Using a group of Japanese‐born experimental musicians who make their lives in Tokyo and New York as a case study, this article examines how new musical genres are created, shared, and mediated through layers of circulations, identities, and locations. The author argues that these musicians’ lives and music have a kind of “noisy” quality, complicating genre boundaries and identity binaries in their wake. Through ethnographic “thick descriptions” and the words of the musicians themselves, the author shows the web of musical genres, languages, geopolitical identities, and gender relations that combine to make up the texture of musical performances.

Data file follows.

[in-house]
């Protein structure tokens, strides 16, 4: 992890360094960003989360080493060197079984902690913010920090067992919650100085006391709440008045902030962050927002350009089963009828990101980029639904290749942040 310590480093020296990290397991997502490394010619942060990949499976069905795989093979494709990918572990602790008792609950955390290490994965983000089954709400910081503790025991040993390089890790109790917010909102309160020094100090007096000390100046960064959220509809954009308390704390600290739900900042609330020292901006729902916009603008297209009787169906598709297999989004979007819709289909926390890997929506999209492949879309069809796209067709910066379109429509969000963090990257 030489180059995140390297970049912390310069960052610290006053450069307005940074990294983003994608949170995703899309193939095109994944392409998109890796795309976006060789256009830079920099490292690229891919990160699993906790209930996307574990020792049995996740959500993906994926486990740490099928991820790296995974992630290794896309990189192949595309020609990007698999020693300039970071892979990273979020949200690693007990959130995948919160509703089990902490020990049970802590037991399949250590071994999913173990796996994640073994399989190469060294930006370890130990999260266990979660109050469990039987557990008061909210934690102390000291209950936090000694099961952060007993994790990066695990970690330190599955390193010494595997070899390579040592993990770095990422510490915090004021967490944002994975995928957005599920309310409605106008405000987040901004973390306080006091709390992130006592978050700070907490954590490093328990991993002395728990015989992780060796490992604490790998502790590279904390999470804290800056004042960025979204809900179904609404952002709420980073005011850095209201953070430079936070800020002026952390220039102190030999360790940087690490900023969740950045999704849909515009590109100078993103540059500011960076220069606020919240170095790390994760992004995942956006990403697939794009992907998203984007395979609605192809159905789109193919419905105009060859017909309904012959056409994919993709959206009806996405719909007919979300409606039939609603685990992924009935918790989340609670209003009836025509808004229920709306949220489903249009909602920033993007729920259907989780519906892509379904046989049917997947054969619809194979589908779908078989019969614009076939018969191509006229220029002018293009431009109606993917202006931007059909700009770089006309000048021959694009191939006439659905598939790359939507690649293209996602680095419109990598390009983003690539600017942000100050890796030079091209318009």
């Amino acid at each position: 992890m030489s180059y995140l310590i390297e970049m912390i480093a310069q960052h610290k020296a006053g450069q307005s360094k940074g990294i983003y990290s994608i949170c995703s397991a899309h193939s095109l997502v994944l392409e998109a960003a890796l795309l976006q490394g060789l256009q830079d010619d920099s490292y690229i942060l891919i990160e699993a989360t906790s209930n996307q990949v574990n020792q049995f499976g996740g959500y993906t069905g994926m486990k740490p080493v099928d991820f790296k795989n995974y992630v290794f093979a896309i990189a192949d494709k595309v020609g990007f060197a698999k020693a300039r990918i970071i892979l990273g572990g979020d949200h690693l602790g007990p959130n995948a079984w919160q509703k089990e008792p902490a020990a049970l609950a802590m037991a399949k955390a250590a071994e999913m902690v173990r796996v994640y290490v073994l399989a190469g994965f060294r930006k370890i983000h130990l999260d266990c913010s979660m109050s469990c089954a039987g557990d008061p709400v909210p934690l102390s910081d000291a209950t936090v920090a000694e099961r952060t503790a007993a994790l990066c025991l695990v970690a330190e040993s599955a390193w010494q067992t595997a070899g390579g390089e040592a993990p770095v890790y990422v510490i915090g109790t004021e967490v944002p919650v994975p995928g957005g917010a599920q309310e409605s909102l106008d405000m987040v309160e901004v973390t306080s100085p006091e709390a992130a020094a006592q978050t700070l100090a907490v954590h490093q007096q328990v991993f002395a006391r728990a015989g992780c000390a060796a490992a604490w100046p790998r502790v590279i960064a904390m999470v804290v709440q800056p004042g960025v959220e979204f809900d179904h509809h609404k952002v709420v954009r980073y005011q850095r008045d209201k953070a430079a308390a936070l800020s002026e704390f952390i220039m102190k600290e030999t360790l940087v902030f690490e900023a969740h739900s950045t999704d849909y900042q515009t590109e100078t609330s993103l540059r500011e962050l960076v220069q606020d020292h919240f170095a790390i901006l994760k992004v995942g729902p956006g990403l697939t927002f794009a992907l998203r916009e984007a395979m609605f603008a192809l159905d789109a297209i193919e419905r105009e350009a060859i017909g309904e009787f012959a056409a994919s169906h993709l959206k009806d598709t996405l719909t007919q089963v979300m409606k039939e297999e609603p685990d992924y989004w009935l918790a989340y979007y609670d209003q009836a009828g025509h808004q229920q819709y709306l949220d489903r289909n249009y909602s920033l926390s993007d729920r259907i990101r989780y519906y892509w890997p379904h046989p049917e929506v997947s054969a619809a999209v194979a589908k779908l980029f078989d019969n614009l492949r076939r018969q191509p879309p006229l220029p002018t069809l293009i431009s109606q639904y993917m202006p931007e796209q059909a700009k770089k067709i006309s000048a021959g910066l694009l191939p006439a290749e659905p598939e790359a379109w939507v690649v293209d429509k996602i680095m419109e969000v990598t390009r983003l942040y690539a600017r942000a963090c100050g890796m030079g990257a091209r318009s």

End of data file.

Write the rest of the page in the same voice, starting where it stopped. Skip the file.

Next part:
This article is also thinking through and with a sea change in the study of Japanese music. In recent years, building on the work of scholars of Japanese cultural studies, ethnomusicologists have critiqued how monocultural and mono‐ethnic mythologies have influenced the study and production of Japanese music. Ethnomusicology and area studies are Cold War enterprises, designed to create research that would help maintain that world order, educate Americans as global leaders, and change hearts and minds in foreign lands, leading to a cultural conservatism that often led scholars to focus on “traditional” Japanese music. Recently, however, research on Japanese music has increasingly focused on popular and experimental musics and examines how Japanese contemporary identity is created and maintained through music. Thus this article gives readers a view of how US‐based Japanese music scholarship is moving away from such Cold War paradigms and contributes to this shift in studies of Japanese music and culture.

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